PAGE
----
Within the Napa Valley lie many smaller sub-AVAs that claim specific characteristics based on situation, slope and soil. Farthest south and coolest from the influence of the San Pablo Bay is Carneros, followed by Coombsville to its northeast and then Yountville, Oakville and Rutherford. Above those are the warm St. Helena and the valley's newest and hottest AVA, Calistoga. These areas follow the valley floor and are known generally for creating rich, dense, complex and smooth reds with good aging potential. The mountain sub appellations, nestled on the slopes overlooking the valley AVAs, include Stags Leap District, Atlas Peak, Chiles Valley (farther east), Howell Mountain, Mt. Veeder, Spring Mountain District and Diamond Mountain District. Wines from the mountain regions are often more structured and firm, benefiting from a lot of time in the bottle to evolve and soften.

Cabernet Sauvignon

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A noble variety bestowed with both power and concentration, Cabernet Sauvignon is now the world's most planted grape variety. Inherently high in tannins and acidity, the best bottlings of Cabernet can age beautifully, with the ability to last fifty years or more. Cabernet Sauvignon flourishes in temperate climates like Bordeaux's Medoc region and forms the base of the Medoc reds, which are typically mostly Cabernet with Merlot and smaller amounts of some combination of Cabernet Franc, Malbec and Petit Verdot. (Enjoying a great deal of success in various regions around the world, this blend is now globally referred to as a Bordeaux Blend.) Cabernet Sauvignon has enjoyed great success throughout the world, particularly in the Napa Valley, and is responsible for some of the world’s most prestigious and sought-after “cult” wines.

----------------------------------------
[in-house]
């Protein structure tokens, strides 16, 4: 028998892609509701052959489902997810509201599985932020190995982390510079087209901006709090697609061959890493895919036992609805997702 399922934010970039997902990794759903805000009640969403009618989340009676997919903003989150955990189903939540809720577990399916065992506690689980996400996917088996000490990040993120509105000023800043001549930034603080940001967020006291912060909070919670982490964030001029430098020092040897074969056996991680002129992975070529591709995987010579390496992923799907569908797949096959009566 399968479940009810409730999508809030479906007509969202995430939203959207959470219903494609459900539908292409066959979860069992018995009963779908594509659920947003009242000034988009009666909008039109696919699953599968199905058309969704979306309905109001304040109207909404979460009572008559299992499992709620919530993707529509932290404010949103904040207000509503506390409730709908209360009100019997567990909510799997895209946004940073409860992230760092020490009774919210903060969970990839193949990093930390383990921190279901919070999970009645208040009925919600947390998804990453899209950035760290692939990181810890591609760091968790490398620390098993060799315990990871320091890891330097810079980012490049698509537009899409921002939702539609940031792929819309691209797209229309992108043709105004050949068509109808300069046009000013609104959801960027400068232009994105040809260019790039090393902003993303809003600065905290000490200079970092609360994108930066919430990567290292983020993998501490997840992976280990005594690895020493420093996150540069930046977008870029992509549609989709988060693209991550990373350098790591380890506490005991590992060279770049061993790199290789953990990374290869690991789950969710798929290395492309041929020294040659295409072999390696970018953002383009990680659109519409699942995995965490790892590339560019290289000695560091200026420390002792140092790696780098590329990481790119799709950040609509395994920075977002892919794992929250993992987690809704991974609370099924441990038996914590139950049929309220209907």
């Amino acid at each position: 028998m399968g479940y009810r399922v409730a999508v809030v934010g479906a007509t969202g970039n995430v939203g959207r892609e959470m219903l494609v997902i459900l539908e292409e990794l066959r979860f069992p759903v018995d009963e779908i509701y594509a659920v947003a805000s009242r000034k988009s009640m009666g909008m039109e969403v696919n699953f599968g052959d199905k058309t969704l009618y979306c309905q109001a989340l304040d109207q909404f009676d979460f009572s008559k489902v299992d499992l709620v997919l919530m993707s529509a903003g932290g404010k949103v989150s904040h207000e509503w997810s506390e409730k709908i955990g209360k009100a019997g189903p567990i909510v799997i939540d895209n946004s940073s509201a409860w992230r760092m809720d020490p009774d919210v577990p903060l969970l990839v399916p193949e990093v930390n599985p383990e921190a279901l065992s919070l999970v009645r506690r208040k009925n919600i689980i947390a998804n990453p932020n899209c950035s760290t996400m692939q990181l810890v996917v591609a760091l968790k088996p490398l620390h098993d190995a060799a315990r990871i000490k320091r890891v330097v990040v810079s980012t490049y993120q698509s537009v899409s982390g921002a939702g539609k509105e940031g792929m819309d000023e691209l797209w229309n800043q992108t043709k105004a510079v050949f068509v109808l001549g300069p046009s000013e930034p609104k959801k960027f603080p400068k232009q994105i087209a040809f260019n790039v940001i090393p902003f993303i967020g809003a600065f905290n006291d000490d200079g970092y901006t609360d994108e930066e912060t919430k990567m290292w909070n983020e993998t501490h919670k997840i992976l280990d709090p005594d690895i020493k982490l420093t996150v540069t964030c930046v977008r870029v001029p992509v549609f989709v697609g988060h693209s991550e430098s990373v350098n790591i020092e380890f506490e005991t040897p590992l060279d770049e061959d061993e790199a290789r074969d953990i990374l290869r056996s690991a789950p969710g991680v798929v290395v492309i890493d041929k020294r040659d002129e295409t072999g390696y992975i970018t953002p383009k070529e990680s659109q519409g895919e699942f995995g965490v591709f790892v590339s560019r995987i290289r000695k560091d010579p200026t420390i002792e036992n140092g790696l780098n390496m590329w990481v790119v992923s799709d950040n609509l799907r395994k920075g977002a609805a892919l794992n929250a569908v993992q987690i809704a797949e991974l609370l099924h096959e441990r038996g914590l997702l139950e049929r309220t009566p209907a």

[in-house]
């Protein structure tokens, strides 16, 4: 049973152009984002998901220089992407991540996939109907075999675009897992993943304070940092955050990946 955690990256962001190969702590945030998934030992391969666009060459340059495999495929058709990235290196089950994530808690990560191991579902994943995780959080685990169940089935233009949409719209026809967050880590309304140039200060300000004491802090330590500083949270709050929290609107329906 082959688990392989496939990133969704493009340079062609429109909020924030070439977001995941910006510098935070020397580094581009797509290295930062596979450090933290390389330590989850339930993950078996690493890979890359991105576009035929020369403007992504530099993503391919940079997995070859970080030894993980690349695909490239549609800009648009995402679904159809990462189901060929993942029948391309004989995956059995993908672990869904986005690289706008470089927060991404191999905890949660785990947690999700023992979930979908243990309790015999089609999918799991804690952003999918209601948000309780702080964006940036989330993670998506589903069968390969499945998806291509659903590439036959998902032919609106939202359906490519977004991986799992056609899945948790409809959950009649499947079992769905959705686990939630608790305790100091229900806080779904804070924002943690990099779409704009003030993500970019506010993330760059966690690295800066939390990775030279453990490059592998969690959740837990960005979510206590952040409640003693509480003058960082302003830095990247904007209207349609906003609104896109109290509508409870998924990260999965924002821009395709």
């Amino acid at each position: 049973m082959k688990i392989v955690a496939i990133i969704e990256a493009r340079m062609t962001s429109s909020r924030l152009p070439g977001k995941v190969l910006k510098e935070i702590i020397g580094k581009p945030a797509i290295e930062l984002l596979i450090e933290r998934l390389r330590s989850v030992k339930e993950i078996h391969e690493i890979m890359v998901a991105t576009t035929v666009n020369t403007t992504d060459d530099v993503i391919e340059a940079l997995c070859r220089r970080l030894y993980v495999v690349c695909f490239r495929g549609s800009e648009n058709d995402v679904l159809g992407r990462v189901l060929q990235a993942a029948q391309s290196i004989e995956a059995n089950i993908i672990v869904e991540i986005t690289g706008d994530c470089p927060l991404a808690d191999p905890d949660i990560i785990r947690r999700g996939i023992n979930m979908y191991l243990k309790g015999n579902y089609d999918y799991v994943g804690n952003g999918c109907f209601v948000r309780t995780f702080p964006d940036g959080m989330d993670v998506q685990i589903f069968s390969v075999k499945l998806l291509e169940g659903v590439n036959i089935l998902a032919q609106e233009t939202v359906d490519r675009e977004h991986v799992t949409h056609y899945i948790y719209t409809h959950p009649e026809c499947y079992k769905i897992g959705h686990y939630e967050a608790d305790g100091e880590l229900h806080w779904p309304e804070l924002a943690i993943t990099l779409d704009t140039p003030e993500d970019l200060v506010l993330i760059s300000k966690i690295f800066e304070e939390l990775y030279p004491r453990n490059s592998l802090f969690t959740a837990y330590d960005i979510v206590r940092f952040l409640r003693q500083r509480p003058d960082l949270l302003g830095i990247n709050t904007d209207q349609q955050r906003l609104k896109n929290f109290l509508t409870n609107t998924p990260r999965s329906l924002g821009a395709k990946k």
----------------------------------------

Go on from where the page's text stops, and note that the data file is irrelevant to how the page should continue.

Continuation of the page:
In the Glass

High in color, tannin and extract, Cabernet Sauvignon expresses notes of blackberry, cassis, plum, currant, spice and tobacco. In Bordeaux and elsewhere in the Old World you'll find the more earthy, tannic side of Cabernet, where it is typically blended to soften tannins and add complexity. In warmer regions like California Washington, Argentina, Chile and Australia, you can typically expect more ripe fruit flavors upfront.

Perfect Pairings

Cabernet Sauvignon is right at home with rich, intense meat dishes—beef, lamb and venison, in particular—where its opulent fruit and decisive tannins make an equal match to the dense protein of the meat. With a mature Cabernet, opt for tender, slow-cooked meat dishes.

Sommelier Secrets

Despite the modern importance and ubiquity of Cabernet Sauvignon, it is actually a relatively young variety. In 1997, DNA profiling revealed the grape to be a spontaneous crossing of Cabernet Franc and Sauvignon Blanc which took place in 17th century southwestern France.

STC846052_2010 Item# 131874